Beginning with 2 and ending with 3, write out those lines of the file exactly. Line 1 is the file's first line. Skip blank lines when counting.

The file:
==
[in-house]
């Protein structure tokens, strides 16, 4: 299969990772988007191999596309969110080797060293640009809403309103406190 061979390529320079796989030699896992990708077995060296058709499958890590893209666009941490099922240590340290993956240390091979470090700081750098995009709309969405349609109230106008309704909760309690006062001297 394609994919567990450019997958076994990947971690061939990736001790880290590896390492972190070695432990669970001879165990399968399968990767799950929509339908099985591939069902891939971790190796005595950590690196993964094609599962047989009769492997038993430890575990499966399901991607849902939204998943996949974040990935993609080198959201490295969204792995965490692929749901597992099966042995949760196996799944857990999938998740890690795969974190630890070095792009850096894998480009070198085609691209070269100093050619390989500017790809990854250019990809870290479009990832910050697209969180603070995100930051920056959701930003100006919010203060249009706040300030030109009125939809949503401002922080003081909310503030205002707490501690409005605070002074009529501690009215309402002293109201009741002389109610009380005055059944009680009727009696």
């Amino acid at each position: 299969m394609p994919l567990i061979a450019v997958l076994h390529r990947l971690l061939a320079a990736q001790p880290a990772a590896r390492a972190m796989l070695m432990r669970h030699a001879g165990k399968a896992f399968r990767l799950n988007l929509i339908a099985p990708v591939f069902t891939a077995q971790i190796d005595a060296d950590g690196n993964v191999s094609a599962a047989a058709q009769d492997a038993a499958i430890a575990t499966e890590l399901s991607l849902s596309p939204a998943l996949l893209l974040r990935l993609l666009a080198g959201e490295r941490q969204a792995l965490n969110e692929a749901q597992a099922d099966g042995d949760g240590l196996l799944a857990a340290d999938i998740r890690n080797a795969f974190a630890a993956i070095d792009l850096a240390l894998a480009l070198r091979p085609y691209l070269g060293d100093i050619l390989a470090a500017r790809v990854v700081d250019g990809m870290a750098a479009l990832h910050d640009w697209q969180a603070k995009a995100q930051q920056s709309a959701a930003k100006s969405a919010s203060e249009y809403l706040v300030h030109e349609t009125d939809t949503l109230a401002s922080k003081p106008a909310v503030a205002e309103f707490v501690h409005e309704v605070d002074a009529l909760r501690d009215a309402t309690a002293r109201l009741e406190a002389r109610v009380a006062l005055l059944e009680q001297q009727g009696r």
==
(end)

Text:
């Protein structure tokens, strides 16, 4: 299969990772988007191999596309969110080797060293640009809403309103406190 061979390529320079796989030699896992990708077995060296058709499958890590893209666009941490099922240590340290993956240390091979470090700081750098995009709309969405349609109230106008309704909760309690006062001297 394609994919567990450019997958076994990947971690061939990736001790880290590896390492972190070695432990669970001879165990399968399968990767799950929509339908099985591939069902891939971790190796005595950590690196993964094609599962047989009769492997038993430890575990499966399901991607849902939204998943996949974040990935993609080198959201490295969204792995965490692929749901597992099966042995949760196996799944857990999938998740890690795969974190630890070095792009850096894998480009070198085609691209070269100093050619390989500017790809990854250019990809870290479009990832910050697209969180603070995100930051920056959701930003100006919010203060249009706040300030030109009125939809949503401002922080003081909310503030205002707490501690409005605070002074009529501690009215309402002293109201009741002389109610009380005055059944009680009727009696």
């Amino acid at each position: 299969m394609p994919l567990i061979a450019v997958l076994h390529r990947l971690l061939a320079a990736q001790p880290a990772a590896r390492a972190m796989l070695m432990r669970h030699a001879g165990k399968a896992f399968r990767l799950n988007l929509i339908a099985p990708v591939f069902t891939a077995q971790i190796d005595a060296d950590g690196n993964v191999s094609a599962a047989a058709q009769d492997a038993a499958i430890a575990t499966e890590l399901s991607l849902s596309p939204a998943l996949l893209l974040r990935l993609l666009a080198g959201e490295r941490q969204a792995l965490n969110e692929a749901q597992a099922d099966g042995d949760g240590l196996l799944a857990a340290d999938i998740r890690n080797a795969f974190a630890a993956i070095d792009l850096a240390l894998a480009l070198r091979p085609y691209l070269g060293d100093i050619l390989a470090a500017r790809v990854v700081d250019g990809m870290a750098a479009l990832h910050d640009w697209q969180a603070k995009a995100q930051q920056s709309a959701a930003k100006s969405a919010s203060e249009y809403l706040v300030h030109e349609t009125d939809t949503l109230a401002s922080k003081p106008a909310v503030a205002e309103f707490v501690h409005e309704v605070d002074a009529l909760r501690d009215a309402t309690a002293r109201l009741e406190a002389r109610v009380a006062l005055l059944e009680q001297q009727g009696r």